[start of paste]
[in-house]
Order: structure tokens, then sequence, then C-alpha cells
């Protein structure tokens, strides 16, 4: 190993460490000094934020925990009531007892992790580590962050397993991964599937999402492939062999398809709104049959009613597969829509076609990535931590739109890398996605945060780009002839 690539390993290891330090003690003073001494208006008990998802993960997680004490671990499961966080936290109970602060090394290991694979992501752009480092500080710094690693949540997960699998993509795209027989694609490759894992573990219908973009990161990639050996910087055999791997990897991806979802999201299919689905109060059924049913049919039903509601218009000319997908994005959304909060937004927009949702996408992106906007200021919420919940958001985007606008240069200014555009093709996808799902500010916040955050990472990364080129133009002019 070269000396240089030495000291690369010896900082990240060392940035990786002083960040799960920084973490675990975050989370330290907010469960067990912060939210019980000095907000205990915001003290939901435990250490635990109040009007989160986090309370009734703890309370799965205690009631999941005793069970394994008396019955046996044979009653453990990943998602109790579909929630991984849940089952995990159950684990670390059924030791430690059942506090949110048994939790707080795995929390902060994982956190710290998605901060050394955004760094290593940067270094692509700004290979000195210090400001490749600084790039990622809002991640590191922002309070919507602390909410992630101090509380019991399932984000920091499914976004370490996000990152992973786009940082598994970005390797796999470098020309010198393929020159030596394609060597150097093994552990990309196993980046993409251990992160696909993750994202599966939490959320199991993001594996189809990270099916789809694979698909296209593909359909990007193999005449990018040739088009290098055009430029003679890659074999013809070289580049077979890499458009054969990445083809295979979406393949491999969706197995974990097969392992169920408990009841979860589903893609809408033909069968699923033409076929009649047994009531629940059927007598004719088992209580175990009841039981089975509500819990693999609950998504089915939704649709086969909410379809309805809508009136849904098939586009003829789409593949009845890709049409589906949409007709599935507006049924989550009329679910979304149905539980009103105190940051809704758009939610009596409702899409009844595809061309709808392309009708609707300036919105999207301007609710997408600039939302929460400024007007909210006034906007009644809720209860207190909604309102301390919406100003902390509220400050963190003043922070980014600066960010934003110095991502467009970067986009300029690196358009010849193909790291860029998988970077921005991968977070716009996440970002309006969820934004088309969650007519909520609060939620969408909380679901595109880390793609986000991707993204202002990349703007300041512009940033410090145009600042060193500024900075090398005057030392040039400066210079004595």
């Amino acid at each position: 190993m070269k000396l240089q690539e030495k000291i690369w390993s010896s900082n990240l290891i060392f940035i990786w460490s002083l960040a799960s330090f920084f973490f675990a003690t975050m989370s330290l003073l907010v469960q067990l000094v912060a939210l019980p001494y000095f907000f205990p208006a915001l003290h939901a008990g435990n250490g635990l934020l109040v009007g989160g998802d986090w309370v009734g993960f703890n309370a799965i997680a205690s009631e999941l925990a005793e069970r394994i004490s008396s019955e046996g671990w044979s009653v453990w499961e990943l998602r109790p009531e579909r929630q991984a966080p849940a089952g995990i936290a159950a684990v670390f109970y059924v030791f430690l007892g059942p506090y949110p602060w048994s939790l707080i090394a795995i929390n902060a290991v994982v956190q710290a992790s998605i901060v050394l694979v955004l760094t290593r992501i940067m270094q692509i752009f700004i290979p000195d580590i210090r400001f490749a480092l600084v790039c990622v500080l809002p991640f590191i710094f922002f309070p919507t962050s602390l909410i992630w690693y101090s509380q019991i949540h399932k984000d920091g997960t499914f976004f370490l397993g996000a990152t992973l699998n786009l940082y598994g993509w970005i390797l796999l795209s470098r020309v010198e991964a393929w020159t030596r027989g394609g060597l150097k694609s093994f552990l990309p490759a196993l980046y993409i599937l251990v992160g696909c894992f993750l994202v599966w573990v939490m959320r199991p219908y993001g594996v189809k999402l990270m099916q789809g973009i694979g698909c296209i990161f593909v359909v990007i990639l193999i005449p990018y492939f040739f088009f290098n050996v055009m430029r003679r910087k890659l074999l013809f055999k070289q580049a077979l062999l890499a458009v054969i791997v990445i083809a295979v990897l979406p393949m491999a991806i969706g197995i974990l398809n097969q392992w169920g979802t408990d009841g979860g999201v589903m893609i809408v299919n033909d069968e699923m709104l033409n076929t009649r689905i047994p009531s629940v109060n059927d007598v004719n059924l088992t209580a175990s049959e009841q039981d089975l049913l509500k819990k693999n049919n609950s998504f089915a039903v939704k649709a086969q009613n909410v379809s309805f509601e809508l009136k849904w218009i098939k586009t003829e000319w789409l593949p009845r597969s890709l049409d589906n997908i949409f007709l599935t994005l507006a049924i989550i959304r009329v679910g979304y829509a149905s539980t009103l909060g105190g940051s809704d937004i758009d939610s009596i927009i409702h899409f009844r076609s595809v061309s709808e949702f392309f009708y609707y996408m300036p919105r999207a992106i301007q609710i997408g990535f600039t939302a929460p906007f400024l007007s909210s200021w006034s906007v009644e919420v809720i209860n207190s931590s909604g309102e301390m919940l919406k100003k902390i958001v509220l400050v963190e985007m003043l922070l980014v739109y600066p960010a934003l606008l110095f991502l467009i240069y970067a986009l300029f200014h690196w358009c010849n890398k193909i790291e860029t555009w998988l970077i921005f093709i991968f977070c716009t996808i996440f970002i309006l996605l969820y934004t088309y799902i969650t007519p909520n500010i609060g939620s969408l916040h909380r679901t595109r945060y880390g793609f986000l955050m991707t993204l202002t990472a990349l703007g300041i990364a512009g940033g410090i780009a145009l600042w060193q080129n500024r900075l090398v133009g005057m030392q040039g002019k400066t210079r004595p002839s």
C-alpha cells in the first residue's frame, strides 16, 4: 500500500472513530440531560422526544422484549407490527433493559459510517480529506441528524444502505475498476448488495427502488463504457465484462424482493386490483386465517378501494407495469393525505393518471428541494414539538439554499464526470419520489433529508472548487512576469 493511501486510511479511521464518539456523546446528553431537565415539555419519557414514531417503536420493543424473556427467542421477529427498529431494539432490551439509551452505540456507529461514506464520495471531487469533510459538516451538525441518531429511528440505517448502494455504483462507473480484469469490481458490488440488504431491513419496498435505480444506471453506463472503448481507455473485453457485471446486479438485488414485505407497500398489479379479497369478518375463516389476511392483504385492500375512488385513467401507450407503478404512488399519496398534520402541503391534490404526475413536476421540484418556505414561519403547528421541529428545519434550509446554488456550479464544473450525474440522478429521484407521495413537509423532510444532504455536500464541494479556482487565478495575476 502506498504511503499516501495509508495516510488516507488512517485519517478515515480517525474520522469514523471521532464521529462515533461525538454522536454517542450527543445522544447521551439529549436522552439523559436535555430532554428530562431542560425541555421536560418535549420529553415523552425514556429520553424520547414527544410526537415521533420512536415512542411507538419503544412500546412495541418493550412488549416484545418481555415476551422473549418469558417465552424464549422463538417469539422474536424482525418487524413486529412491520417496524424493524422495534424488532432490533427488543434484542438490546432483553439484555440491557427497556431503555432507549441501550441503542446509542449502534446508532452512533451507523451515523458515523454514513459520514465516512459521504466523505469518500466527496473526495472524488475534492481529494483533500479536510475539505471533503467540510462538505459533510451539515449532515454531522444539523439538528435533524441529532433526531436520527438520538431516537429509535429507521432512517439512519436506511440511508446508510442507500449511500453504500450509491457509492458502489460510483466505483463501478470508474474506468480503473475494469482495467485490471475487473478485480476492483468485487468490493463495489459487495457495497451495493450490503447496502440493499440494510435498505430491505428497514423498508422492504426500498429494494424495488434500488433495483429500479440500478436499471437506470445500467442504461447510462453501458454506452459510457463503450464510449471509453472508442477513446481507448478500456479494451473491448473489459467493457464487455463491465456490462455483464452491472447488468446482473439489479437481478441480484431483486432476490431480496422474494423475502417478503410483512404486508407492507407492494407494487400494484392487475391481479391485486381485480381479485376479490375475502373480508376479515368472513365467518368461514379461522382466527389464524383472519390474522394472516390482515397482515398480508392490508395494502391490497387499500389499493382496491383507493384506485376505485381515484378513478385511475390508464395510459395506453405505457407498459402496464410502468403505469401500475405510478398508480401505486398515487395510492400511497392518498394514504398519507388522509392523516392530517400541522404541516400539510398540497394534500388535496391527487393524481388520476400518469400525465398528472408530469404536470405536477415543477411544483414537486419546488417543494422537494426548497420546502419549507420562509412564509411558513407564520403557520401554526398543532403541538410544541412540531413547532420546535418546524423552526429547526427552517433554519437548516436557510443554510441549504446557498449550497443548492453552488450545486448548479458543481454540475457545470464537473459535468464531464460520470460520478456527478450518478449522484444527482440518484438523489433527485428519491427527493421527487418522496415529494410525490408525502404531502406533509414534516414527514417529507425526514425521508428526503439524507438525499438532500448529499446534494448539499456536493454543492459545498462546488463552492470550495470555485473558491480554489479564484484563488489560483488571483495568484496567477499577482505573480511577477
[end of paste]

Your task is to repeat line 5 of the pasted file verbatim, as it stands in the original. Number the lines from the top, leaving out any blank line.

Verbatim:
C-alpha cells in the first residue's frame, strides 16, 4: 500500500472513530440531560422526544422484549407490527433493559459510517480529506441528524444502505475498476448488495427502488463504457465484462424482493386490483386465517378501494407495469393525505393518471428541494414539538439554499464526470419520489433529508472548487512576469 493511501486510511479511521464518539456523546446528553431537565415539555419519557414514531417503536420493543424473556427467542421477529427498529431494539432490551439509551452505540456507529461514506464520495471531487469533510459538516451538525441518531429511528440505517448502494455504483462507473480484469469490481458490488440488504431491513419496498435505480444506471453506463472503448481507455473485453457485471446486479438485488414485505407497500398489479379479497369478518375463516389476511392483504385492500375512488385513467401507450407503478404512488399519496398534520402541503391534490404526475413536476421540484418556505414561519403547528421541529428545519434550509446554488456550479464544473450525474440522478429521484407521495413537509423532510444532504455536500464541494479556482487565478495575476 502506498504511503499516501495509508495516510488516507488512517485519517478515515480517525474520522469514523471521532464521529462515533461525538454522536454517542450527543445522544447521551439529549436522552439523559436535555430532554428530562431542560425541555421536560418535549420529553415523552425514556429520553424520547414527544410526537415521533420512536415512542411507538419503544412500546412495541418493550412488549416484545418481555415476551422473549418469558417465552424464549422463538417469539422474536424482525418487524413486529412491520417496524424493524422495534424488532432490533427488543434484542438490546432483553439484555440491557427497556431503555432507549441501550441503542446509542449502534446508532452512533451507523451515523458515523454514513459520514465516512459521504466523505469518500466527496473526495472524488475534492481529494483533500479536510475539505471533503467540510462538505459533510451539515449532515454531522444539523439538528435533524441529532433526531436520527438520538431516537429509535429507521432512517439512519436506511440511508446508510442507500449511500453504500450509491457509492458502489460510483466505483463501478470508474474506468480503473475494469482495467485490471475487473478485480476492483468485487468490493463495489459487495457495497451495493450490503447496502440493499440494510435498505430491505428497514423498508422492504426500498429494494424495488434500488433495483429500479440500478436499471437506470445500467442504461447510462453501458454506452459510457463503450464510449471509453472508442477513446481507448478500456479494451473491448473489459467493457464487455463491465456490462455483464452491472447488468446482473439489479437481478441480484431483486432476490431480496422474494423475502417478503410483512404486508407492507407492494407494487400494484392487475391481479391485486381485480381479485376479490375475502373480508376479515368472513365467518368461514379461522382466527389464524383472519390474522394472516390482515397482515398480508392490508395494502391490497387499500389499493382496491383507493384506485376505485381515484378513478385511475390508464395510459395506453405505457407498459402496464410502468403505469401500475405510478398508480401505486398515487395510492400511497392518498394514504398519507388522509392523516392530517400541522404541516400539510398540497394534500388535496391527487393524481388520476400518469400525465398528472408530469404536470405536477415543477411544483414537486419546488417543494422537494426548497420546502419549507420562509412564509411558513407564520403557520401554526398543532403541538410544541412540531413547532420546535418546524423552526429547526427552517433554519437548516436557510443554510441549504446557498449550497443548492453552488450545486448548479458543481454540475457545470464537473459535468464531464460520470460520478456527478450518478449522484444527482440518484438523489433527485428519491427527493421527487418522496415529494410525490408525502404531502406533509414534516414527514417529507425526514425521508428526503439524507438525499438532500448529499446534494448539499456536493454543492459545498462546488463552492470550495470555485473558491480554489479564484484563488489560483488571483495568484496567477499577482505573480511577477